Christmas 2022: The Greatest Gift

Here’s the link to the beginning of the story (

“We’re going where?” Declan asked, climbing into the back seat.

“To the nursing home. There are some people there I want you to meet,” said his grandfather.

“A nursing home? I thought you said we were going someplace fun?”

“You’d be surprised at how much fun some of those people have. And the ones I want you to meet are the most fun.”

Twenty minutes later, they pulled into the lot. Snow began to fall and the wind picked up a bit. The two hurried from the car and into the entrance. A receptionist at the front desk looked up.

“Oh boy,” she said. “I knew it was only a matter of time before you showed up.” She came from around the desk and stood with her hands on her hips. “We’re not going to repeat last year’s episode, are we? It took me a week to get things back to normal.”

Declan’s grandfather smiled. “Now Kristen, it was just small parade to let everyone see the decorations.”

“Yeah, well no parade this year. Let’s keep it a quiet Christmas, okay?”

Declan’s grandfather took a step forward, put his hands behind his back, crossed his fingers, and said, “Of course, Kristen. There will be nothing like last year.”

Taking Declan’s hand, they headed down the corridor.

“Grandpa, doesn’t crossing your fingers mean your not telling the truth?”

“It means, my boy, that the annual Christmas celebration is a tradition we’re going to enjoy whether she likes it or not. Nobody said it had to be a parade.” He stopped on front of a door, reached into his coat, and pulled out a Santa hat with a sprig of mistletoe hanging from a wire.

“What’s that?”

“Don’t you know about mistletoe? If someone stands underneath it, you have to kiss them. I wear it for all the girls.”

“Ewww, gross. I don’t want to kiss any girls”

His grandfather laughed. “You say that now, but it a few years you’ll be asking to borrow this hat. Now let’s go.”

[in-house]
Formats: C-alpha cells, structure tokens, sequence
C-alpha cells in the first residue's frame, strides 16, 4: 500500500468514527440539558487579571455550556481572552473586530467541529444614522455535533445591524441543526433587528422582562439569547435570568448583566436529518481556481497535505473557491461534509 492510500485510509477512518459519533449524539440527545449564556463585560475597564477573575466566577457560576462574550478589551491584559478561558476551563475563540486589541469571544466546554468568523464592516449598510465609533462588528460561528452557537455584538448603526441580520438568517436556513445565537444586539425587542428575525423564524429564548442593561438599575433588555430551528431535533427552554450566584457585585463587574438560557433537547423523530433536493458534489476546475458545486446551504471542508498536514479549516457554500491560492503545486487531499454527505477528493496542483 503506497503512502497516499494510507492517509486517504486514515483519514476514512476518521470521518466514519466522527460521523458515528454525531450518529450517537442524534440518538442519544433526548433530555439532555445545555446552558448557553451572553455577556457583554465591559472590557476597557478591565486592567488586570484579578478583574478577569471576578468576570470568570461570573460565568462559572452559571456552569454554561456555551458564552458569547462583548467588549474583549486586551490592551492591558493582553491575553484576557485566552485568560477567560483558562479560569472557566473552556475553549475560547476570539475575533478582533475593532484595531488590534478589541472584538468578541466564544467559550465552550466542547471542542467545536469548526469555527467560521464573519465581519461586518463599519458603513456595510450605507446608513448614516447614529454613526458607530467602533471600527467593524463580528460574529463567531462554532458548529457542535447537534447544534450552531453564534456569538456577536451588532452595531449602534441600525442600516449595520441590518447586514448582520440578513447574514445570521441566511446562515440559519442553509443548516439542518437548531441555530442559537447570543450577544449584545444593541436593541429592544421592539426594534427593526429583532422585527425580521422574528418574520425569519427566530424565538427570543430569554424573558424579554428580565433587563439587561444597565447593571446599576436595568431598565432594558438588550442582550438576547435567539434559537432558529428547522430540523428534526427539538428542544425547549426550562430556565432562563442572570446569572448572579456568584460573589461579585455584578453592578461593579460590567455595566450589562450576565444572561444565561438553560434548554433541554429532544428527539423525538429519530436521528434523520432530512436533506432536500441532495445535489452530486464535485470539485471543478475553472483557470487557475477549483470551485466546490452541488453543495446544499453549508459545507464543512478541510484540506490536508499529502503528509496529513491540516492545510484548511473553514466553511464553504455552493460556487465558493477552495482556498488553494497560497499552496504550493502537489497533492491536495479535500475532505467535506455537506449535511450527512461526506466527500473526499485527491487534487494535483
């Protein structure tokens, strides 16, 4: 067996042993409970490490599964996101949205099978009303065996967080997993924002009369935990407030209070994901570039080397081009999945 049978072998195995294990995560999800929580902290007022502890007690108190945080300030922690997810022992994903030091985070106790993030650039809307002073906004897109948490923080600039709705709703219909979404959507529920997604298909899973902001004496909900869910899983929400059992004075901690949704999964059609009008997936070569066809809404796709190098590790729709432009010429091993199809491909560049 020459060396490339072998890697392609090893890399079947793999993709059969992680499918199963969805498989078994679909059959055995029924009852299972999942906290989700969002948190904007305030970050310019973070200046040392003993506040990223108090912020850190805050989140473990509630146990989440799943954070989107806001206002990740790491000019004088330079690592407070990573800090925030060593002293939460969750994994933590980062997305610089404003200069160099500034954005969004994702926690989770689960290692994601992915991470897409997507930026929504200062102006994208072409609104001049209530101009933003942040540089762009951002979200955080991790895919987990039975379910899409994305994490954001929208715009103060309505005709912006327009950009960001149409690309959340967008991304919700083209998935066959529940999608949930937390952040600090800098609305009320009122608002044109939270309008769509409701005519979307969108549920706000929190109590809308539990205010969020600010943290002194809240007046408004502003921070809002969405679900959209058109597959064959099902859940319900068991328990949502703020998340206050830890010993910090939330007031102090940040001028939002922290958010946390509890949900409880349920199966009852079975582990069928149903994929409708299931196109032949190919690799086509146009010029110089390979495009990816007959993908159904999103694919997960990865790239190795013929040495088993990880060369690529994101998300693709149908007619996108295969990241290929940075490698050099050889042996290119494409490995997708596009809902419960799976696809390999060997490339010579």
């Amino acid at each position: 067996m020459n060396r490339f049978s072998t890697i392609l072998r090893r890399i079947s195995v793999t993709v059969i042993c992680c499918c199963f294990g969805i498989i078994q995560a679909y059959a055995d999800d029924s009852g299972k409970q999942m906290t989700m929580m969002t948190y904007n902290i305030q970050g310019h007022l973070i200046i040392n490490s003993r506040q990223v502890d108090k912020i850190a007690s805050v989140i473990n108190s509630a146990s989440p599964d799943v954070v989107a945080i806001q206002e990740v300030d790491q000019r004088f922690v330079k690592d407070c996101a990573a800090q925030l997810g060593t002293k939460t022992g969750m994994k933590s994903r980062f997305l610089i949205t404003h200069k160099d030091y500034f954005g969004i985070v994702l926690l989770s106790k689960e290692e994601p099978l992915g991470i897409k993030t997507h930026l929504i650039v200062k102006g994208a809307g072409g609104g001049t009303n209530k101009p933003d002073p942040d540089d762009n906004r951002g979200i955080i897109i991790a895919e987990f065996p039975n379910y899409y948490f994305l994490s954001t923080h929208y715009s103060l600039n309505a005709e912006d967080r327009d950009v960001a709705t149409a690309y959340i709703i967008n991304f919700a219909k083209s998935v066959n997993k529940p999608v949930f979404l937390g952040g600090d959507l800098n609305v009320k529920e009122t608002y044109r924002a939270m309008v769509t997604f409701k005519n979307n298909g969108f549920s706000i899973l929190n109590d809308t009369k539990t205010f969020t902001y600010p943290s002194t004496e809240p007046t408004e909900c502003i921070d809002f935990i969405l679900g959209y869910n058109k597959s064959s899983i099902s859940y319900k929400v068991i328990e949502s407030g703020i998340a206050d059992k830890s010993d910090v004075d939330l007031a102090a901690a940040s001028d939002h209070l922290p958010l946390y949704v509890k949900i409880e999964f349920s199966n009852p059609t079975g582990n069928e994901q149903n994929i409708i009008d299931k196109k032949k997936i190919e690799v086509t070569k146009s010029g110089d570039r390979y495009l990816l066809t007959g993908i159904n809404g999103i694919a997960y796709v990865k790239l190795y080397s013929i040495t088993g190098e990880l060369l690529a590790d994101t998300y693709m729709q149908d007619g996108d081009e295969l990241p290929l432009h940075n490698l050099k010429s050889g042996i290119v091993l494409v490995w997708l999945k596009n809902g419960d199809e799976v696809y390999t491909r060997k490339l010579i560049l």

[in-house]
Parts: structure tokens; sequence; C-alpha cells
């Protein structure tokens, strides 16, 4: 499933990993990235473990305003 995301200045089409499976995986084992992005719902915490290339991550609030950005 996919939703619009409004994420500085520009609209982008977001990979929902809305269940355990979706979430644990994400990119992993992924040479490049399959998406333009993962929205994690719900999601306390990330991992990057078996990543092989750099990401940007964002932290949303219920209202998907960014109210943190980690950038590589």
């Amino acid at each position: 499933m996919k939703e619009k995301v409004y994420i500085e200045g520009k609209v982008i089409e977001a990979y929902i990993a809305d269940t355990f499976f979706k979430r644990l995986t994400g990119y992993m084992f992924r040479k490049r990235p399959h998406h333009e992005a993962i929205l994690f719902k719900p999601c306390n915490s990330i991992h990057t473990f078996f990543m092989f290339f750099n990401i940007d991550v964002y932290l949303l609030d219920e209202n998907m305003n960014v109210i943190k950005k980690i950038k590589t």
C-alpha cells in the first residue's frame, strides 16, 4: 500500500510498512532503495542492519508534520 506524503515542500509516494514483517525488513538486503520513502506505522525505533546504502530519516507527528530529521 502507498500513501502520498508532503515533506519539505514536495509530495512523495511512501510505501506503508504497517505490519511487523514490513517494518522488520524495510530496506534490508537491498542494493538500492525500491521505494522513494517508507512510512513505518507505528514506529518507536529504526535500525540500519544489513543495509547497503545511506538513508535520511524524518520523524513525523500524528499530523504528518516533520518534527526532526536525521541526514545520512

Opening the door, they walked into a room crowded with wheelchairs and people shuffling about with walkers. “Let’s get this party started!” His grandfather yelled and put on music on his cellphone.

“Declan, this is my friend, George. We were in the Marine Corps together. And this is his wife, Jeanne.” He turned to face the couple. “George, Jeanne, this is my grandson Declan. He says he is old now and doesn’t quite feel the Christmas spirit anymore. Perhaps you could tell him about it.”

“Come here, son,” George said, “sit next to us and I’ll tell you a story.”

As Declan sat down, he saw his grandfather lining up wheelchairs and walkers in a big circle and handing out candy, noisemakers, and red and green confetti.

George and Jeanne started to tell the story, one of them would start a sentence and the other would finish. They told stories of Christmases when they were small children. They told stories of when George was away in Vietnam and Jeanne was home alone with the kids. They told stories of not having enough money to buy presents. They told stories about one Christmas when Jeanne was ill and they didn’t know if she would make it.

Their stories seemed to go on forever, but Declan started to get a feeling that by telling the stories they were reliving those moments of their lives most important to them.

Declan’s grandfather came back over. He winked at Declan, shook George’s hand, bent over and gave Jeanne a kiss under the mistletoe, then turned to face the crowd.

“Ready?” he asked the crowd.

“Ready,” they shouted.

Turning the music up loud, Jingle Bells echoed through the hall. A moment later the door burst open and Kristen, leading several of the nurses, barged in.

“Merry Christmas,” everyone yelled, tossing confetti and ringing bells.

Declan’s grandfather walked over to Kristen. “See, I told you there was no parade.”

Kristen laughed. “Merry Christmas, Tom,” and kissed him on the cheek…

On the way home, Declan said. “George and Jeanne have a lot of stories about Christmas. Some of them were almost sad, but they seemed to love each of them.”

“Declan, one of the most important things about Christmas are the memories. Not all will be great memories, life has a way sometimes of being difficult, but they are cherished memories to those who hold them. And sharing those memories is one of the most precious gifts one can give to another. In fact, I would say it is the greatest gift.”

He glanced in the mirror to see Declan’s face. “Do you understand?”

Declan nodded. “I think so. They held onto the spirit of Christmas all their lives. Even after they grew old.”

“That’s all there is to it, Declan…”

Tomorrow: And Christmases Yet to Come.

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